Thinking is sometimes deductive, sometimes inductive, and sometimes analogical. Deductive thinking has the character of formal logical representations and derivations; inductive thinking looks to the accumulated balance of positive and negative instances; analogical thinking seeks correspondences between the features of two sets of concepts or objects. Analogical thought can serve the purpose of setting forth an explanation by the correspondence of elements in known situations with those in fully understood situations. Scientific discovery processes are often aided by analogical thought. In political, economic, and intellectual movements, analogies are widely used in argumentation and persuasion. Analogies in the form of expressive metaphors and similes are prevalent in classical literature and everyday language.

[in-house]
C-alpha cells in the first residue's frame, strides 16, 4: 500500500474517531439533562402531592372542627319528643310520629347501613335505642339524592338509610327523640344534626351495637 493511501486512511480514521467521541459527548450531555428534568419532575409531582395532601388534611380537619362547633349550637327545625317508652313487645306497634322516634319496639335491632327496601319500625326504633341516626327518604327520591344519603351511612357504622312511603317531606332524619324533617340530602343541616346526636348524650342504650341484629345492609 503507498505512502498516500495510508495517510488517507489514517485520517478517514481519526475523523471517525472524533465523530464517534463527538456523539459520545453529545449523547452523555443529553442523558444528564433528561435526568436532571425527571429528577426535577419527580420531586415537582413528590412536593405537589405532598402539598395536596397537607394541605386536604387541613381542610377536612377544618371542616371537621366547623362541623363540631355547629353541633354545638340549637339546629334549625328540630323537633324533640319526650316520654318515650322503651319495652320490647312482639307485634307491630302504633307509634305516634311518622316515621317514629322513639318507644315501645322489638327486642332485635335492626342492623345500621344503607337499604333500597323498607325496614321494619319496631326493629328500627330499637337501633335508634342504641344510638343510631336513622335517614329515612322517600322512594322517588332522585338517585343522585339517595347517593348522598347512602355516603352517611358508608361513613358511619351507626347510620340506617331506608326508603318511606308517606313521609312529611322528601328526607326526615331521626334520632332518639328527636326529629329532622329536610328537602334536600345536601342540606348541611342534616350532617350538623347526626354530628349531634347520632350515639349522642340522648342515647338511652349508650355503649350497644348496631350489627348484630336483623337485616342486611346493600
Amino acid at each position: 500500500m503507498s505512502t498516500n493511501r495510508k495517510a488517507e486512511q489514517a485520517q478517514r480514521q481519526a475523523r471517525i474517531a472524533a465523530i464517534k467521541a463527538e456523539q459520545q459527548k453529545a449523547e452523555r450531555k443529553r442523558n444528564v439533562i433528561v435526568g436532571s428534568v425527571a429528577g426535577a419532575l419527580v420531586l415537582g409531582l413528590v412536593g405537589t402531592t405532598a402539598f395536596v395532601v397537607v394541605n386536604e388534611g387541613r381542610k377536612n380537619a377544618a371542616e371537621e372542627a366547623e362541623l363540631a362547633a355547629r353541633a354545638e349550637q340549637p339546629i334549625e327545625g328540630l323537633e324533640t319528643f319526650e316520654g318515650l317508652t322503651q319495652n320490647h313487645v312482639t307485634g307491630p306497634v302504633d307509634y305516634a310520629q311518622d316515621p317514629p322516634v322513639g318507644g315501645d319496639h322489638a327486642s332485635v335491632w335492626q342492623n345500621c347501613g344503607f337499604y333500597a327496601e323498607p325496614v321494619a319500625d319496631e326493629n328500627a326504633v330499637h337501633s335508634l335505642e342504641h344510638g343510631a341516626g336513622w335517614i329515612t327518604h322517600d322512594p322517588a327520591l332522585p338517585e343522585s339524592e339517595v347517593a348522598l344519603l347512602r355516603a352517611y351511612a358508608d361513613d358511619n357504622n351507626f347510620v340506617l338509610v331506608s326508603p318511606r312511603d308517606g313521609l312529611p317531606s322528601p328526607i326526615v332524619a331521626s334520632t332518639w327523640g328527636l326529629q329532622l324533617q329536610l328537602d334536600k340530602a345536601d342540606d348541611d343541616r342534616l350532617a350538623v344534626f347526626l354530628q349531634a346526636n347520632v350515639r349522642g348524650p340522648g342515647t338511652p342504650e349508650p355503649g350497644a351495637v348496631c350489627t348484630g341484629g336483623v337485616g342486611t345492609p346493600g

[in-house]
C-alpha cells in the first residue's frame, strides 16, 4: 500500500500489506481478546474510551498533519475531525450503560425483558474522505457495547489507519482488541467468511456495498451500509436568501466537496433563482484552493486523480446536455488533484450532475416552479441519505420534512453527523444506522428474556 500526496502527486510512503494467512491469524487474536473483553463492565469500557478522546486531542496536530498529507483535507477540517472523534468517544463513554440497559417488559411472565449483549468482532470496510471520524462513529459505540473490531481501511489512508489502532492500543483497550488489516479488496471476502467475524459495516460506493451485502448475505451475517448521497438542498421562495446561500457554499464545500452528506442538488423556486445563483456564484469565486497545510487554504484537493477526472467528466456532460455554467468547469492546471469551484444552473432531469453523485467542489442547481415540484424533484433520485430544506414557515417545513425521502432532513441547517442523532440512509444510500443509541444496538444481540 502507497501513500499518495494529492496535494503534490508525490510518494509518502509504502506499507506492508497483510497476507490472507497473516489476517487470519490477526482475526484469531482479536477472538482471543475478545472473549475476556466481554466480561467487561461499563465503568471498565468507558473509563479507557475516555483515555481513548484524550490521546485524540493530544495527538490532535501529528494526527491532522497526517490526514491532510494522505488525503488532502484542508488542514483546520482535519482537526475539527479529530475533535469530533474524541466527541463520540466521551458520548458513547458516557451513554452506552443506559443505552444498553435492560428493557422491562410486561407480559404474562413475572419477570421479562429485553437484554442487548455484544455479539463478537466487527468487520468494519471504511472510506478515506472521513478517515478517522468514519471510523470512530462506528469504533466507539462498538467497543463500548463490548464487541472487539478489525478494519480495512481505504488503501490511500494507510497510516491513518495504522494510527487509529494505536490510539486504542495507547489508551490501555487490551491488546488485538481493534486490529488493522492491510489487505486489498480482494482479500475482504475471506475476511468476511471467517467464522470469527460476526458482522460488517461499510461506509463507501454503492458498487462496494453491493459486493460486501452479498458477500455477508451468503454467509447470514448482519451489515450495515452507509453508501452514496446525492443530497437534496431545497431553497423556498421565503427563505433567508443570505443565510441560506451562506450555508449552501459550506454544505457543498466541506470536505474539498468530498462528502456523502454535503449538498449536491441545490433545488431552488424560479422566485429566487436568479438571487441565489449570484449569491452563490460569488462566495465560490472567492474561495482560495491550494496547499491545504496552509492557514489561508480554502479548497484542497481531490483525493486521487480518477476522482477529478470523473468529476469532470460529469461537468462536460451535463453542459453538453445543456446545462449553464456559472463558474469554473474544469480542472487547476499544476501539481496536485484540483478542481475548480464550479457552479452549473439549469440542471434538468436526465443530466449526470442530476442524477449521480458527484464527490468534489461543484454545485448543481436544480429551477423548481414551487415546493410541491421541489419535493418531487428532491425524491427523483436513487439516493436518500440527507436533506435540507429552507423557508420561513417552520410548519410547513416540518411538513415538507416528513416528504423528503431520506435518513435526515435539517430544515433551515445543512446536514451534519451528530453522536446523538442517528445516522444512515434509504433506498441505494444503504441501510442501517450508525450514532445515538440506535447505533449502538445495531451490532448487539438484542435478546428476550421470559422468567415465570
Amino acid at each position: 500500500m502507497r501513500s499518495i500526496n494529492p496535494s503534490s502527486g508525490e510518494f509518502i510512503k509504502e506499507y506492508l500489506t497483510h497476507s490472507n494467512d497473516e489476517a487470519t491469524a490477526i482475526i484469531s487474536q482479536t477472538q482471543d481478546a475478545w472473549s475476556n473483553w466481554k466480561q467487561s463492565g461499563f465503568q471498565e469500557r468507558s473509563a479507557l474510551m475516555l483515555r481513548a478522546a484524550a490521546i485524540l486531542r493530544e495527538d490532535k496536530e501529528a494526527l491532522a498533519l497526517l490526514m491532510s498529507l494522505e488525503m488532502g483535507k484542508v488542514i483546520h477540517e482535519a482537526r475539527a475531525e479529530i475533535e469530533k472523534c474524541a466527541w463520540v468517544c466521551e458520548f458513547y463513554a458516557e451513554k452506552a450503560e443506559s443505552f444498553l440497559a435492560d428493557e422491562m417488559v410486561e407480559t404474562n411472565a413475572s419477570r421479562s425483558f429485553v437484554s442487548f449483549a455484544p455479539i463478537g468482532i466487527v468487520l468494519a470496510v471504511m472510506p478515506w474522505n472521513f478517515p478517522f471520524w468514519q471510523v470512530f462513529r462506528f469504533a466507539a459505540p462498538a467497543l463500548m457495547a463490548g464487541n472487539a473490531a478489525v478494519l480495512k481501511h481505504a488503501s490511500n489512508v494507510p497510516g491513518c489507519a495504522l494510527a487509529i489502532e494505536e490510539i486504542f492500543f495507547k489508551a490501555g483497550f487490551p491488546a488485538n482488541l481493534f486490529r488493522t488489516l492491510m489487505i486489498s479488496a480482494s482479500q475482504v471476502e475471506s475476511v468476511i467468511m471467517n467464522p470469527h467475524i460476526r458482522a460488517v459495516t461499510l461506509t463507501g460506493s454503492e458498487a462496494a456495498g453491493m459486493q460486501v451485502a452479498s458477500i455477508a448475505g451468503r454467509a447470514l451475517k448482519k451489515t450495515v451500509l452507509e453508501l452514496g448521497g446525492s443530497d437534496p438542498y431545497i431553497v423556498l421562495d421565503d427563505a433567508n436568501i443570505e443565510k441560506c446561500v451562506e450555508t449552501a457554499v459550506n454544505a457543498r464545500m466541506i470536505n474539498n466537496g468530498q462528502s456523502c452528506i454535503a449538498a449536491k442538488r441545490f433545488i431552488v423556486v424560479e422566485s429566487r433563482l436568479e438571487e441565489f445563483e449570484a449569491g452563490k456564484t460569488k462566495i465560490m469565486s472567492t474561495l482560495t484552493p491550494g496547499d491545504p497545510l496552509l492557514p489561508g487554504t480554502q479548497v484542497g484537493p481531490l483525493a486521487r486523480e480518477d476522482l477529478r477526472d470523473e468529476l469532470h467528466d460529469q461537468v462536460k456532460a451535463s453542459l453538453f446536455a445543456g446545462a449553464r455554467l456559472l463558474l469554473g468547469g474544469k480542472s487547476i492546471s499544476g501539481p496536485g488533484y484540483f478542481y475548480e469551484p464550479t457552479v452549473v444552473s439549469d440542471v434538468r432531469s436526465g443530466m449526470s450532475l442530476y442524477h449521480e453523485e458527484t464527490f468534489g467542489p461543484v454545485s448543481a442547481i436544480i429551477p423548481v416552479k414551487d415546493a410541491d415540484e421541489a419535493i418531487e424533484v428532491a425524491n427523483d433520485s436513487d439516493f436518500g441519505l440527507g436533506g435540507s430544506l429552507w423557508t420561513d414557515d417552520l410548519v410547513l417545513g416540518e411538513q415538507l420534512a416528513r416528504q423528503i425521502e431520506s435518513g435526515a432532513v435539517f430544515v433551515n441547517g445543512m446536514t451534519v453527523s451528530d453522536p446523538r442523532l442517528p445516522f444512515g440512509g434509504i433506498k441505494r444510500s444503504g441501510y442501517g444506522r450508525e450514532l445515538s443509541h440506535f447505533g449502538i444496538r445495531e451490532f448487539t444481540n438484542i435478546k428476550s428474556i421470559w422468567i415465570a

A theory of analogical thinking and a computational model of the theory has been developed by Holyoak and Thagard ( 1989). Their interesting research will be described, and the implications of their theory and model will be discussed in a commentary section.
The general logic of analogical mapping requires a set of criteria or constraints that delimit the essential correspondences or similitudes